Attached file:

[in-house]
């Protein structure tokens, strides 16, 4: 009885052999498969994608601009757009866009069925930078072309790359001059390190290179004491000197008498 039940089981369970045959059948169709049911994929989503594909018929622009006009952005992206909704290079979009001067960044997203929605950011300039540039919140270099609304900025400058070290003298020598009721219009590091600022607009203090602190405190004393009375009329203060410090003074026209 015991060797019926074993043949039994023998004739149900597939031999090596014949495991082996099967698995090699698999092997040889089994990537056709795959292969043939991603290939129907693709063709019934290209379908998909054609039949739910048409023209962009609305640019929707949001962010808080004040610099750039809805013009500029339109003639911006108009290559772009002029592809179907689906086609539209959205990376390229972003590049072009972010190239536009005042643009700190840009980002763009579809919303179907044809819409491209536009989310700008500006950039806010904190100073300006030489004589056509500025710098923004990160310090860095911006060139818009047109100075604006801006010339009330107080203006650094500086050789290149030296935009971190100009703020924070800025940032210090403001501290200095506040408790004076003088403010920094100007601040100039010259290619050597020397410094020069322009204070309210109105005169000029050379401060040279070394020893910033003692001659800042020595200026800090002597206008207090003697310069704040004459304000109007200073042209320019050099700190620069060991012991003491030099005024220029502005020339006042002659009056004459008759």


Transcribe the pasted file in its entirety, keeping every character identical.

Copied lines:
[in-house]
């Protein structure tokens, strides 16, 4: 009885052999498969994608601009757009866009069925930078072309790359001059390190290179004491000197008498 039940089981369970045959059948169709049911994929989503594909018929622009006009952005992206909704290079979009001067960044997203929605950011300039540039919140270099609304900025400058070290003298020598009721219009590091600022607009203090602190405190004393009375009329203060410090003074026209 015991060797019926074993043949039994023998004739149900597939031999090596014949495991082996099967698995090699698999092997040889089994990537056709795959292969043939991603290939129907693709063709019934290209379908998909054609039949739910048409023209962009609305640019929707949001962010808080004040610099750039809805013009500029339109003639911006108009290559772009002029592809179907689906086609539209959205990376390229972003590049072009972010190239536009005042643009700190840009980002763009579809919303179907044809819409491209536009989310700008500006950039806010904190100073300006030489004589056509500025710098923004990160310090860095911006060139818009047109100075604006801006010339009330107080203006650094500086050789290149030296935009971190100009703020924070800025940032210090403001501290200095506040408790004076003088403010920094100007601040100039010259290619050597020397410094020069322009204070309210109105005169000029050379401060040279070394020893910033003692001659800042020595200026800090002597206008207090003697310069704040004459304000109007200073042209320019050099700190620069060991012991003491030099005024220029502005020339006042002659009056004459008759």